January 27, 2009 – A roundtable discussion, aimed at creating a consensus among military and veterans groups about top priorities for the year ahead, focused on how solving some longstanding problems might be especially important today to veterans and their families who are being hurt by the national economic crisis.
The discussion involving 36 organizations representing current and former service members was sponsored by the House Veterans’ Affairs Committee, which has responsibility over some, but not all, veterans programs.
In comparing the views of the groups, committee staff came up with five shared priorities: advance appropriations for veterans’ programs, fixing disability compensation, improving mental health treatment, implementing the new Post-9/11 GI Bill in August and smoothing the transition from military to civilian life.
None of those issues are new, and the problems have proven difficult to fix. Rep. Bob Filner, D-Calif., the veterans’ committee chairman, said Congress has tried to eliminate a backlog of disability claims that have forced veterans to wait, on average, more than 180 days for a simple claim to be approved and years of delay if the claim is complicated. Congress boosted VA staff so that more people are processing claims, which may be a long-term solution – but while new employees are being found and trained, “the backlog is growing,” Filner said.
Congress has faced similar problems in trying to improve job training and rehabilitation programs, creating programs that reduce homelessness and expanding access to veterans’ health care.
John Rowan, president of Vietnam Veterans of America, and representatives from the Non Commissioned Officers Association and Veterans of Foreign Wars all backed the idea of making quick improvements in veterans programs to help people who have lost jobs or health insurance because of the economic slump.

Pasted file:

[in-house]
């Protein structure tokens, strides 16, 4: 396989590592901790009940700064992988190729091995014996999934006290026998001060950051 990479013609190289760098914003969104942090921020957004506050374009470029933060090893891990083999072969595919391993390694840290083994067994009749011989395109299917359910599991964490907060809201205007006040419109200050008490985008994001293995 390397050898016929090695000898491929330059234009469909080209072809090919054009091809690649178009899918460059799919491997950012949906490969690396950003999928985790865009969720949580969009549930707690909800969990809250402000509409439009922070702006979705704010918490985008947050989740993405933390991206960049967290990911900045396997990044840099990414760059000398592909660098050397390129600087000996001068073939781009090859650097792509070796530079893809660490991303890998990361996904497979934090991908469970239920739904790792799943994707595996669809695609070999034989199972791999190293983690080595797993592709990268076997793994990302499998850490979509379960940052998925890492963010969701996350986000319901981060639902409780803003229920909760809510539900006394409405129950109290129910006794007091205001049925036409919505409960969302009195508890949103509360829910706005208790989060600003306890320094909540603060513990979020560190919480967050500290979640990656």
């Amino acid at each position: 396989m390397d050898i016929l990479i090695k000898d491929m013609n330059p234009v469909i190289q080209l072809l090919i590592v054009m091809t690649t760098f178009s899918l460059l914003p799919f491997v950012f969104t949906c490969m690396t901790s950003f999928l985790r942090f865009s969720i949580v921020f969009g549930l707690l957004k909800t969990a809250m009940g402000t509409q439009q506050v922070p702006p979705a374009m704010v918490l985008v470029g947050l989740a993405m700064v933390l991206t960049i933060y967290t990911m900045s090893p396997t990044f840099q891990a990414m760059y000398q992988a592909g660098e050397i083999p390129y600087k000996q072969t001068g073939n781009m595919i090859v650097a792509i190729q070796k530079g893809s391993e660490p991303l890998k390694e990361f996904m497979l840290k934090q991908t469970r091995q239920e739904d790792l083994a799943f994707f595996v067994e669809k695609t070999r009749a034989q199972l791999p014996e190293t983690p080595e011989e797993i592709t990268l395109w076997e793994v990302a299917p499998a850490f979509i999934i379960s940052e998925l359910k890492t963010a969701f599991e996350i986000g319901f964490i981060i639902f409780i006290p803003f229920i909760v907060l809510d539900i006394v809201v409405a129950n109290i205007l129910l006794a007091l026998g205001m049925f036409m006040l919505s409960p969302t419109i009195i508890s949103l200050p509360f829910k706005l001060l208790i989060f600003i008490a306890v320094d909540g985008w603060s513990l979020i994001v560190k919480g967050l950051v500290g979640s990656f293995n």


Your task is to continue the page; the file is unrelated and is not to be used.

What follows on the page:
Rowan had the most ambitious idea, proposing to create a new VA division for economic independence that would oversee small business, job training, vocational rehabilitation programs and reintegration efforts for injured and disabled veterans. Rowan said the idea would be to take programs spread throughout the government, where they are the “step-children of some other agency,” and make them into veterans’ programs.
Cutting the processing time for disability checks would be of immediate help to veterans who have lost jobs and also might reduce homelessness among veterans, said Richard Schneider of the Non Commissioned Officers Association. “This nation is in an unemployment crisis,” he said. “We need to fix the claims backlog. It will help the homeless issue. It will help the unemployment issue. It is a tragedy that people have waited years to be paid.”
Chris Needham of Veterans of Foreign Wars said veterans programs also could help people who lose health insurance when they lose their jobs if VA uses existing waiver authority that would consider current income – and not income over the previous 12 months – when deciding whether they qualify as low-income veterans, which allows them to qualify for health care even if they do not have service-connected medical problems.
A smaller group of six veterans’ organizations will testify Wednesday before the Senate Veterans Affairs Committee about their priorities for the 2010 VA budget.